INFP Part I: The Mediator

According to their type description, INFPs seek goodness and per their name, are great communicators.

They also are story tellers. Whether it be Eleanor Ray’s soft, intimate interiors, Zachary Carlisle Davidson’s illustrative prints or William Paul Thomas’s plush blanket series, these INFPs are writing new narratives – narratives that have been otherwise overlooked, ones that use new materials, ones that make space for the digital and ones that star new characters.

INFP Part I: Eleanor Ray, William Paul Thomas (interviewed here) and Zachary Carlisle Davidson (interviewed here).

ER3Eleanor Ray, Green Construction Fence, 2013, Oil on Panel, 4 x 5″

WPT1William Paul Thomas, Eatin’, Polyester Fleece, 80″ x 60″

ZCDZachary Carlisle Davidson, Echo Chamber

ER 1Eleanor Ray, Villa Livia III, 2016, oil on panel, 8 1/2 x 6 1/2 inches

WPT2William Paul Thomas, French for Antoine, Polyester Fleece, 80″ x 60″

SCD2Zachary Carlisle Davidson,“tHE pLAcEs U wiLL GO”, screenprint – spraypaint stencil- chine collé




Syridium Damianus Hectophatasmagon

James Payne

Shawn McBride

No Place Gallery, 9.8.17 – 9.29.17

Curator: James McDevitt-Stredney

JP1Documentation photos courtesy of Jake Holler and No Place Gallery.

Shawn McBride (b. 1990; Ashland, OH) is a L.A.-based painter, for now at least, with deep roots in Ohio. A graduate of the Columbus College of Art and Design, McBride lived at Skylab Gallery and kept a studio in No Place Gallery before leaving Columbus for balmier climes.

However, the artwork in McBride’s No Place Gallery exhibition, Syridium Damianus Hectophatasmagon, was brought into being close to Ohio’s capital. The whole body of paintings and drawings on show was created in August 2017 at Open Wabi, an artists’ residency in nearby Fredericktown, Ohio, on the site of the former Sun Glow Furniture factory.

JP2Shawn McBride, I Believe In Having Warts Removed Immediately, 2017, 7.5’x 5′, acrylic, collage on canvas.

“Syridium Damianus Hectophatasmagonis the name of a celestial being who controls the universe in the 1989 B movie Monster High. The being’s name means “Monster in Charge.” In the film, Syridium Damianus Hectophatasmagon resolves a conflict with a character named “Mr. Armageddon” by playing in a basketball game between intergalactic monsters and a high school basketball team. Therefore: “Monster High.” The film has been described as, “Kind of like Michael Jordan’s Space Jam but much, much worse,” as well as being “completely boring.” Yet another reviewer put it this way: “It’s really tough to be entertained by anything this inane, chintzy, and uninspired.” In a time when The Room (2003) is a cult phenomenon solely for its ineptitude, Monster High is still unable to be processed even on that level.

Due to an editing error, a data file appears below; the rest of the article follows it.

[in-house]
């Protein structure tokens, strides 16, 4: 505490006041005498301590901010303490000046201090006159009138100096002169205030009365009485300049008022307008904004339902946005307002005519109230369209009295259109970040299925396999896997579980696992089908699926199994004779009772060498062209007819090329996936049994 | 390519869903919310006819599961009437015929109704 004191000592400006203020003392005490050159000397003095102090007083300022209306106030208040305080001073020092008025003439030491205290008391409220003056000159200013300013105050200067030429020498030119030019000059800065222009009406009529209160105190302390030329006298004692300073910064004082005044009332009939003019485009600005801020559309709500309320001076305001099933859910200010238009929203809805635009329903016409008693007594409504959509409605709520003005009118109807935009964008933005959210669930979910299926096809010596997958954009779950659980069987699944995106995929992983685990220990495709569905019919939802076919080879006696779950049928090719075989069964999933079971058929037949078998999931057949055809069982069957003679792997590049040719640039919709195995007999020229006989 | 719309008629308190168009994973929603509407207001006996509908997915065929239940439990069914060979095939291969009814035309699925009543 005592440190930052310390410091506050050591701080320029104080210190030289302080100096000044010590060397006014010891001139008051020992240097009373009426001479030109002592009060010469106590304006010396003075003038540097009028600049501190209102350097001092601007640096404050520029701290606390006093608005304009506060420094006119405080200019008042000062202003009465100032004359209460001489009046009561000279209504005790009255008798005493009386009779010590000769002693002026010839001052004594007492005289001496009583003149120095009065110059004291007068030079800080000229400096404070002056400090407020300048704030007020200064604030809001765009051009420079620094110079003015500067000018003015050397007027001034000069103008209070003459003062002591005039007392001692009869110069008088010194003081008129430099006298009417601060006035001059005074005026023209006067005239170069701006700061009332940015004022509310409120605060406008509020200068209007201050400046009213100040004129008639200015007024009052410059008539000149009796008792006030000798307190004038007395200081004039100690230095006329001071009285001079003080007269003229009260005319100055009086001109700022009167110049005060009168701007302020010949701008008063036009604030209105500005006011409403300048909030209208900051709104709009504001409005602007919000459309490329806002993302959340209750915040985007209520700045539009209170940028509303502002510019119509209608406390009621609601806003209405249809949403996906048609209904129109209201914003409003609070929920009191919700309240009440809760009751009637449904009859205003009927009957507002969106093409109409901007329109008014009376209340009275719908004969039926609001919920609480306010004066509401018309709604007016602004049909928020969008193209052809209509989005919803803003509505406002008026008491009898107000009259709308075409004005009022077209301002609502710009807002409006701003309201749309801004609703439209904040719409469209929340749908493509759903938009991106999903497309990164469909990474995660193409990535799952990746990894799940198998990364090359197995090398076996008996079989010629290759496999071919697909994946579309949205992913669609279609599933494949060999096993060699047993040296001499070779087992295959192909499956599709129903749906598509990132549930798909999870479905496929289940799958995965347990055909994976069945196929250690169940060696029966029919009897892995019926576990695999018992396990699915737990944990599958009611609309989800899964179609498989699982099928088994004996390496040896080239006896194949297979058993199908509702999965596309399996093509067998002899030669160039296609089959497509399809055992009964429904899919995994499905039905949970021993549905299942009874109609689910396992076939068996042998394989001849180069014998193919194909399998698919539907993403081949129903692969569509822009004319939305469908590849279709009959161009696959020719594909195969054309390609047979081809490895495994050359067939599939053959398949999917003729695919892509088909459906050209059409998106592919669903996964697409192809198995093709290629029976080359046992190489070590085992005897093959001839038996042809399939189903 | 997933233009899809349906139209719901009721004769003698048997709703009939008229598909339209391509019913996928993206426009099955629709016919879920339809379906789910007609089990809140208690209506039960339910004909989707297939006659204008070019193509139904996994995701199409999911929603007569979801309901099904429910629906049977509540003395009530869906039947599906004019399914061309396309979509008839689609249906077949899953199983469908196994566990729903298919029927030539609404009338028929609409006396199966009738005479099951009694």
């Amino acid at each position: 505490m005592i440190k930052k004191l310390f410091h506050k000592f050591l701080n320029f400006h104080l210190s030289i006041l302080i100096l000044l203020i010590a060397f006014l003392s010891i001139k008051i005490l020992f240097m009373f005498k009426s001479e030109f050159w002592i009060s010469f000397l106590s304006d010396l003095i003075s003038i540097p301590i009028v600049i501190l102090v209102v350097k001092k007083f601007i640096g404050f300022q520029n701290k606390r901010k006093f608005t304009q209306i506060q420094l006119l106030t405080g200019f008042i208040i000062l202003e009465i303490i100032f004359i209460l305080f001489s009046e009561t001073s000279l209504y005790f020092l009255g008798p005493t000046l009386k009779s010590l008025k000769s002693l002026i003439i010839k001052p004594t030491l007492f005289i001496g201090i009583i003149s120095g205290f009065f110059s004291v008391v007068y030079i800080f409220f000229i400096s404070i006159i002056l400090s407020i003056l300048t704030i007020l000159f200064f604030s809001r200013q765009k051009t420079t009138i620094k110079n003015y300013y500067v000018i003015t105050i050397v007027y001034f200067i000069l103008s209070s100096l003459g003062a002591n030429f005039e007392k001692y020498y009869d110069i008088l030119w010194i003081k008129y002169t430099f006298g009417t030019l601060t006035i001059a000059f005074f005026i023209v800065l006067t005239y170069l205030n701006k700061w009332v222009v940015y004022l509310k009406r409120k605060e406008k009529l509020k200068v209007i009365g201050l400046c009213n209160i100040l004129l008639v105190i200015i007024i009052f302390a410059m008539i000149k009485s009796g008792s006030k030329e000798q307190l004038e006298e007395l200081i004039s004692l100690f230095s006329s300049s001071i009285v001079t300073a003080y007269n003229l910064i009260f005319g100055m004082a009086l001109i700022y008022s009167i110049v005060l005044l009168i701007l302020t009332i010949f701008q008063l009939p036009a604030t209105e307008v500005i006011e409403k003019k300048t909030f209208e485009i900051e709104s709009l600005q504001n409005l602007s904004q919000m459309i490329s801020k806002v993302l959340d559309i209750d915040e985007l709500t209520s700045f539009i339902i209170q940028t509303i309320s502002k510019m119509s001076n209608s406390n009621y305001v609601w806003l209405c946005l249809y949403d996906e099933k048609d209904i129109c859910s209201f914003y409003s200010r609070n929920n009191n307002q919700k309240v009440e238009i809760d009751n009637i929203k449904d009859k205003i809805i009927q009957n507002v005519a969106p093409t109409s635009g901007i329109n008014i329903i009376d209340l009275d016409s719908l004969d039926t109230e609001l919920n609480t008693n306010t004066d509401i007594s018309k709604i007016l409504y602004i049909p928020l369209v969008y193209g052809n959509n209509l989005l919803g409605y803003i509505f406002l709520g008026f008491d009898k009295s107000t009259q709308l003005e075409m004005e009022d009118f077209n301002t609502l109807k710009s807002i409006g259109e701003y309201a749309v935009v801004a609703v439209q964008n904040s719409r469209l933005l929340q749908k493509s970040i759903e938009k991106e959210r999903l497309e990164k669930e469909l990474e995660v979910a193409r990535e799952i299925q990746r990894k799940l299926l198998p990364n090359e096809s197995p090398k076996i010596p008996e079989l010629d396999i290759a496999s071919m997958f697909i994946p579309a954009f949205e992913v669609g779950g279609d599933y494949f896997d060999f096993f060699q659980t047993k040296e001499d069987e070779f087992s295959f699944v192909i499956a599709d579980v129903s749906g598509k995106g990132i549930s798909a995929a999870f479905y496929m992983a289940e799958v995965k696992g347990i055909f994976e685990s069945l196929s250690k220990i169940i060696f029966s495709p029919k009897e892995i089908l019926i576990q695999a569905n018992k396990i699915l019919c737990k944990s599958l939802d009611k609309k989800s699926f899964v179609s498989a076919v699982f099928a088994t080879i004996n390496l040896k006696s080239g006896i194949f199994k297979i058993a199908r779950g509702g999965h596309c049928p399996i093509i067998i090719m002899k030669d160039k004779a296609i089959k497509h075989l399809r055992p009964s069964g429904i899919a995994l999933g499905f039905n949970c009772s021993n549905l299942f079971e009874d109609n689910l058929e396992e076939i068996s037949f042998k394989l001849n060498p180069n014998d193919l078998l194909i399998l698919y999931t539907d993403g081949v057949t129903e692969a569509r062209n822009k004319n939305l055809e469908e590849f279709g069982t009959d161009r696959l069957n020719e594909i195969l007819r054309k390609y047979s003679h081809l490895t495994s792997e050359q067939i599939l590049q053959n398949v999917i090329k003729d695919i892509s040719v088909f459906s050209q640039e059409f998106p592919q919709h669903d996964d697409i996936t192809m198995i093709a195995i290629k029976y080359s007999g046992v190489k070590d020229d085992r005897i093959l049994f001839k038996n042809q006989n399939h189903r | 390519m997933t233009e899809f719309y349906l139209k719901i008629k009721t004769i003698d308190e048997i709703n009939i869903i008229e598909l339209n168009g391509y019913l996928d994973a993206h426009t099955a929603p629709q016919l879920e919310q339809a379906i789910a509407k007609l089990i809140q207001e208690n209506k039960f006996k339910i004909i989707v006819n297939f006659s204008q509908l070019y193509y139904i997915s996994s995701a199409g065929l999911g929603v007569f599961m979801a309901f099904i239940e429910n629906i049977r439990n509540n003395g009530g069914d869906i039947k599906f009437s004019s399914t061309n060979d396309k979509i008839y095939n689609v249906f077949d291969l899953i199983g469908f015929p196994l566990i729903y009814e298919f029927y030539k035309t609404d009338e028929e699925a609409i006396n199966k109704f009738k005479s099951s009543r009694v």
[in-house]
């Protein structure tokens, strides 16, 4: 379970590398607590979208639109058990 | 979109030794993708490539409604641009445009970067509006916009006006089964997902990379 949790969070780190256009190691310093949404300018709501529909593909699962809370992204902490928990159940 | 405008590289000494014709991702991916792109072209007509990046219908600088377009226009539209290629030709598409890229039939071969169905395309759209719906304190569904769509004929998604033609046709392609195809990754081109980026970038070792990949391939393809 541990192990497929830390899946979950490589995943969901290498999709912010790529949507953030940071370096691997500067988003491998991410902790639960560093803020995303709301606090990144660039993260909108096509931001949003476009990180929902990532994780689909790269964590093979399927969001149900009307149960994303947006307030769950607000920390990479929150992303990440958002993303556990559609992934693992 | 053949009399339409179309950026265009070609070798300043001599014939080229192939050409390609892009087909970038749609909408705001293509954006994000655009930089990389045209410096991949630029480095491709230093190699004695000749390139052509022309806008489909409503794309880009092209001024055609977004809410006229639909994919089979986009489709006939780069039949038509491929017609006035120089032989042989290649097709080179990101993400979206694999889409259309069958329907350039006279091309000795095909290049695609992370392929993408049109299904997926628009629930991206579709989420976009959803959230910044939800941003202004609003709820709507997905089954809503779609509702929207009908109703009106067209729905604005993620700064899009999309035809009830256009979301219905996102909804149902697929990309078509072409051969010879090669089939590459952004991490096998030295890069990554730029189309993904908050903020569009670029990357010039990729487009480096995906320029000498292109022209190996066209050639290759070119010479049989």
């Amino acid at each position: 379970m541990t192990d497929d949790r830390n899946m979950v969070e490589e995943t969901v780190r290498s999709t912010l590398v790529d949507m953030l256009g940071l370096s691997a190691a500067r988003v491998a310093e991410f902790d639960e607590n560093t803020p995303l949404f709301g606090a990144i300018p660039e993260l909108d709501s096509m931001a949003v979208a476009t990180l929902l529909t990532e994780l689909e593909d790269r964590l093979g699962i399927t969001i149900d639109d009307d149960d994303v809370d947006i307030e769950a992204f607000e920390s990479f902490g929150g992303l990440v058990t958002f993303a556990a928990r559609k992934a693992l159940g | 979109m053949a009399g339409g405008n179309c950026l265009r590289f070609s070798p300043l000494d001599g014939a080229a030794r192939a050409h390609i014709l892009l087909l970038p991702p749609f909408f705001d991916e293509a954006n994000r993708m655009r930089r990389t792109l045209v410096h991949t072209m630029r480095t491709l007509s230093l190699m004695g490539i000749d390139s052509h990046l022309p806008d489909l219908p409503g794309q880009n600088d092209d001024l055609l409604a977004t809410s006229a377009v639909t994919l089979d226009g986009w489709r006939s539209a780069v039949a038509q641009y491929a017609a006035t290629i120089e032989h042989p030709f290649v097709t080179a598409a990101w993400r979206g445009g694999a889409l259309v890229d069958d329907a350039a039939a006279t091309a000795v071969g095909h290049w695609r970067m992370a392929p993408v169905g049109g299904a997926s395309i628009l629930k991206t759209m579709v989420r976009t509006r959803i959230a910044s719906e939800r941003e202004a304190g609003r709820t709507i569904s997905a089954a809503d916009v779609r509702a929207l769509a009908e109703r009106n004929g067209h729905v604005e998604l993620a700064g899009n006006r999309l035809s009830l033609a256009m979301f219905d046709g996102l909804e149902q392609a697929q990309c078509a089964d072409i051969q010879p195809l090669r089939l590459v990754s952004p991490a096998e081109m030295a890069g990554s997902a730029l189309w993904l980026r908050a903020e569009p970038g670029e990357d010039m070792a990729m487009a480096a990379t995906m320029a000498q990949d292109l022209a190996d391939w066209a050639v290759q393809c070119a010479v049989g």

In conversation, McBride told me he wants his paintings to be like Monster High: not scary, nor funny; not simply bad, per se, nor just good. When familiar judgments like these fail to resolve through viewing an art object, it can produce a blank indeterminacy that frustrates the audience’s expectations. McBride describes this indeterminacy as a “state of multiplicity” that he aims to achieve.

JP3Shawn McBride, A Doozie, 2017, acrylic, collage on canvas.

McBride’s state of multiplicity – of multiple, unresolvable experiences – can be seen in one of his vertical diptychs, an acrylic painted collage titled A Doozie. In its top half, a head channeling Otto Dix’s Great War invalids rests atop a toddler’s triumphal arch. Resting against this mangled death’s head is a symbol that retains the semiotic residue of both a peace sign and a Mercedes Benz logo, which contradicts the spirit of the ghastly visage it overlaps. The bottom half of the diptych, singing in a full Stuart Davis brio, works to pull its all-too referential top-half into a world of joyous abstraction, where the colors of the Pan-African flag predominate, presenting, through form and color alone, a social formation in opposition to the grim imagery culled from European imperial wars. This push and pull from abstraction to representation; deliberate art historical reference to naive imagery; horror to elation; keeps the viewer’s interpretation of the work moving, never settling into an easily received idea.

JP4Shawn McBride, Killer Condom Routine, 2017, 25″X 17″, acrylic, collage on canvas.

In Killer Condom Routine (2017), another of McBride’s diptychs on show, tubes pilfered from Fernand Léger empty out into a laughing clown’s, or pinhead’s, masked face. The motif of the mask circulates throughout the exhibition. It is a metaphor for hiding meaning – “masking the truth” – but also, it is a metaphor for the act of painting, which is always a representation of the thing, and never the thing itself. Divining actual meaning from paintings, McBride suggests, is like trying to read facial expressions under a mask.


Shawn McBride, I Heard Myself Today, To See If I Still Hear, I Opened Up My Ears, The Only Things That Hear, 7.5′ x 5.5′, acrylic, collage on campus.